Android and openness is something we talk about all the time, but the recent developments in the industry point towards inherent flaws with this very premise. Be it from bloggers, political institutions or corporations, Android is seemingly not open enough. The “War on Openness” is ironically becoming an open war, where many players are increasing their stakes and scope to try and land a bigger hold - or at the very least, restrict Google’s - on what is the world’s...
WiFi Calling for the HD2 Running Ice Cream Sandwich
This is usually where we would insert a strategic metaphor to describe the pure awesomeness that is the HTC HD2. Much like Apple’s hatred of Android, Forever Alone memes, and Celine Dion’s heart, HD2 development will probably go on and on. Forever.
As such, the HD2 is showing no signs of letting up. In addition to acquiring hardware acceleration in ICS, there’s still more ICS-based fun to be had on the HD2 such as T-Mobile WiFi calling. XDA Recognized Developer tytung has updated the current WiFi calling application to be compatible with ICS. According to tytung:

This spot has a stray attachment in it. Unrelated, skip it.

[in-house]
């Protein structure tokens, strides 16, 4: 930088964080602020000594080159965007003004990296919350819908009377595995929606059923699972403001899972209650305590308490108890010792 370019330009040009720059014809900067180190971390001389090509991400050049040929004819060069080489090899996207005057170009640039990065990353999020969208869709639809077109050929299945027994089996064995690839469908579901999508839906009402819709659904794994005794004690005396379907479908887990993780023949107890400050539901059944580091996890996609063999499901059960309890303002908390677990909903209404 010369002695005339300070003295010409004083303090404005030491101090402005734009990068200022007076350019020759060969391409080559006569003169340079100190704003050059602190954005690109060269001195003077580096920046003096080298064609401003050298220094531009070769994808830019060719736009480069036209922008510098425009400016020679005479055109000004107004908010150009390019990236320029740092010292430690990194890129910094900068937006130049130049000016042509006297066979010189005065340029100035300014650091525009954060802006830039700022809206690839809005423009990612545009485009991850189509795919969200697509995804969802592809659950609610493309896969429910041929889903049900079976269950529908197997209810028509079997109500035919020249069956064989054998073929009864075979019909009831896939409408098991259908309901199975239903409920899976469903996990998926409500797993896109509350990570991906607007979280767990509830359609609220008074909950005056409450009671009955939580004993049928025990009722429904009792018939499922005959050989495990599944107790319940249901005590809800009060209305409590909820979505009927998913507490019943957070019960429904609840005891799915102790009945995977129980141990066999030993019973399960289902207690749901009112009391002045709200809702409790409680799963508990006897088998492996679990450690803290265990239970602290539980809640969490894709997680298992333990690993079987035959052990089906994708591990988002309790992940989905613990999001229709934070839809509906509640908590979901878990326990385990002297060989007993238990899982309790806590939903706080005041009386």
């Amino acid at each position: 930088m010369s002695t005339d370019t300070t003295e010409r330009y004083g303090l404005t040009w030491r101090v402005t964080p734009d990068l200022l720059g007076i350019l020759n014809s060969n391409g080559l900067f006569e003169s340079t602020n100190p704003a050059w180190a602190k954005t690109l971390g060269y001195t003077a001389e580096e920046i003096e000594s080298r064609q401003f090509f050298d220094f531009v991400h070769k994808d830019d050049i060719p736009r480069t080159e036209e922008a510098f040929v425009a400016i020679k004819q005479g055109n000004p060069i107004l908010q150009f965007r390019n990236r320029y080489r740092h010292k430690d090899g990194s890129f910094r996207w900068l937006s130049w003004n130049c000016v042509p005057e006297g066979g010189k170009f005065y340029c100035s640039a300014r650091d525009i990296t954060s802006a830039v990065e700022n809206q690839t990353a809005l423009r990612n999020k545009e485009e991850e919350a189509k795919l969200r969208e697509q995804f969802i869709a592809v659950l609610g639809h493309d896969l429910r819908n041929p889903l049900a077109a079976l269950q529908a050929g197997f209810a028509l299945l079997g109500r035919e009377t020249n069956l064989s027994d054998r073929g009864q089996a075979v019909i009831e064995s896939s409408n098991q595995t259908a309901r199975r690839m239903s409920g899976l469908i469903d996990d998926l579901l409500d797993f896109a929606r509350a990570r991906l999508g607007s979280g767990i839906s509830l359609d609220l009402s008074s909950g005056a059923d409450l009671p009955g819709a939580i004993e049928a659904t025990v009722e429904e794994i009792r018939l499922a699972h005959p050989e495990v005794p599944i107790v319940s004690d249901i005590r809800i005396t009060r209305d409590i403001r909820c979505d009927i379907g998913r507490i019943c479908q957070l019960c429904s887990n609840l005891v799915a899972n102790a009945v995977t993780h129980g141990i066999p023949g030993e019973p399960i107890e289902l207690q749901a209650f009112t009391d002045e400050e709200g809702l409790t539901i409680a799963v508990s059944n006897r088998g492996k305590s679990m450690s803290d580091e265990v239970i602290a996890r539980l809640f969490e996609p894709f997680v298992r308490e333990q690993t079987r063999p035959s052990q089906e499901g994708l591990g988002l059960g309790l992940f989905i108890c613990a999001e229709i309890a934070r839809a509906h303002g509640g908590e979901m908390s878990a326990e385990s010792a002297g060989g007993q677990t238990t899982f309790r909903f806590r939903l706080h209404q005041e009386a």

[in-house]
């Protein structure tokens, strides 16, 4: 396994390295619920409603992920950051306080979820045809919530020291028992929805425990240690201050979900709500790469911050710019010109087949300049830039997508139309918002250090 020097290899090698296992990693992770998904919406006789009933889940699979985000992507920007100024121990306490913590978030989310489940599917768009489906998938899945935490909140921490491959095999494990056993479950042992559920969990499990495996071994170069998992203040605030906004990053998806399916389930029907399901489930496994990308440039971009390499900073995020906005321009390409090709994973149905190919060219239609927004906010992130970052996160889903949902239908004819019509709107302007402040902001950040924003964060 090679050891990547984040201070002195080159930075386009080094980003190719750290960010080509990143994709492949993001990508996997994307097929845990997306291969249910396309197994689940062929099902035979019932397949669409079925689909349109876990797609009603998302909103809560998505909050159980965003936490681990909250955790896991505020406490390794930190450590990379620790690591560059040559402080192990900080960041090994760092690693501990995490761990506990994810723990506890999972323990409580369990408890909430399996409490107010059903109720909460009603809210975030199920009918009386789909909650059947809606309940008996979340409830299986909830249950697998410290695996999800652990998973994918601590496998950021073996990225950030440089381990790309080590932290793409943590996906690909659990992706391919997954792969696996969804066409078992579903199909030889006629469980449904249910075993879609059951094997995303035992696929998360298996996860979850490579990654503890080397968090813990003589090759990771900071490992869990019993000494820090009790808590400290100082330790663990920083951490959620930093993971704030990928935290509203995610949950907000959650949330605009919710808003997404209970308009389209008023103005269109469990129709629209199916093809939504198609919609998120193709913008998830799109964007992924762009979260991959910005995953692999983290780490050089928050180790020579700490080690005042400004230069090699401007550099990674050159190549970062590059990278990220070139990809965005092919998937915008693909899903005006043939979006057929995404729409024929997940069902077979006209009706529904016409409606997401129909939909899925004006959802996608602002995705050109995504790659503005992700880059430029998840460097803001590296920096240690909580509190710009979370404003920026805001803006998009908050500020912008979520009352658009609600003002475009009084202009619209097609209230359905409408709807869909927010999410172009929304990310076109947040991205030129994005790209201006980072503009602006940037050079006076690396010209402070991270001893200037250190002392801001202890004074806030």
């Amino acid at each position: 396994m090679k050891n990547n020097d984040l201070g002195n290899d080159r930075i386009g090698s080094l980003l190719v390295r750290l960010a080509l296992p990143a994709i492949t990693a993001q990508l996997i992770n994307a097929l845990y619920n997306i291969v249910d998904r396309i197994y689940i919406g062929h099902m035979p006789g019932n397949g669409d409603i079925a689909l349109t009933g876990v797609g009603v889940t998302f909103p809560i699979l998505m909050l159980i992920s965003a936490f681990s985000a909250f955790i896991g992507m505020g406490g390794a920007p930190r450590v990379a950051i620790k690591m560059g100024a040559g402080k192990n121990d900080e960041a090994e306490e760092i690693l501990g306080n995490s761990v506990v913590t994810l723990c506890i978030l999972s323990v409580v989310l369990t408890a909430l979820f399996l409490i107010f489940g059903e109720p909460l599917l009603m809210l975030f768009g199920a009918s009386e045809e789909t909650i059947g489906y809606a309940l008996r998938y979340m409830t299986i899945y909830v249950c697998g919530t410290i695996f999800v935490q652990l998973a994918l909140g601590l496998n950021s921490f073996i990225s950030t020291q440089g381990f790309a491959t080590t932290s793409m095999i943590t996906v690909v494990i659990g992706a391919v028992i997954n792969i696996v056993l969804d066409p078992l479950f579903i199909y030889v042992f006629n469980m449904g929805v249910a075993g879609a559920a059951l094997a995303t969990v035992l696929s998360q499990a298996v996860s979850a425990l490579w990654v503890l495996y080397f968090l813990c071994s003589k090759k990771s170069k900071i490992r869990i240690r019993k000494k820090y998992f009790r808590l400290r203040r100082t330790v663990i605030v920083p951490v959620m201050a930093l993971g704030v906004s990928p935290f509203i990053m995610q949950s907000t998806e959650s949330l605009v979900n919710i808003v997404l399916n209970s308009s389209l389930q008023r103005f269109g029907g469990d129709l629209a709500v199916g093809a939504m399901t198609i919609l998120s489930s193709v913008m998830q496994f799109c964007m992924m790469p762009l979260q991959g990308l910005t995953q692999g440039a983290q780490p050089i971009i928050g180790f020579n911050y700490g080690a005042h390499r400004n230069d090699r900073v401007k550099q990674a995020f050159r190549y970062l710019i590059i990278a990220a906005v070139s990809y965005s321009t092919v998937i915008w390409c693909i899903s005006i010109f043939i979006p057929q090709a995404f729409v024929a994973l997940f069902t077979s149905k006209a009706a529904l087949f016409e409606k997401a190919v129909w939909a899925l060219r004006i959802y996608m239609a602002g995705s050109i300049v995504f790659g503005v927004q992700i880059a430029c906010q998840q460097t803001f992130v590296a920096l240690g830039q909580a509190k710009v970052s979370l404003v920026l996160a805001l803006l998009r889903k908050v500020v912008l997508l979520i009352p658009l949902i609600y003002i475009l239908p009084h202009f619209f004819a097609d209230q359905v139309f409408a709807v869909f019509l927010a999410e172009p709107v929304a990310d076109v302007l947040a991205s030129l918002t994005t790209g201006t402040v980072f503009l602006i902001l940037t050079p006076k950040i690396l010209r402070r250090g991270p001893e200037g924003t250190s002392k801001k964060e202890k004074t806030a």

The latest WiFi Calling packages which support both MAGLDR and cLK with working mobile data.
This comes just over a month after the process to get the app working on ICS began and a few days after the last of the bugs were reported fixed, so users can expect a flawless WiFi calling experience.
For download links and more, head to the original thread[Thanks to XDA Senior Member cajunflavoredbob for the tip!]
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Smartphone cameras have advanced so tremendously over the past few years that they have almost completely replaced point and shoot digital cameras for the most of us. Furthermore, since our smartphones are always with us, the majority of us end up taking tons of photos throughout the lifespan of our devices. But what happens to all the old photos you take? Do you store them on an external hard-drive or keep them backed up to an online cloud service like Flickr? Let us know what your favorite way of storing old photos is and why.
Before the release of Android 5.0 Lollipop, the Holo Design guidelines served as the official reference for Android design, right from IceCream Sandwich to KitKat. However, updates to the guidelines were few and far between, leading to a lack of synchronization between Android design and current UI/UX trends. Google seems to have learned from their mistake the last time around, and earlier this week, a significant update was released for the Material Design guidelines, marking the second revision in less...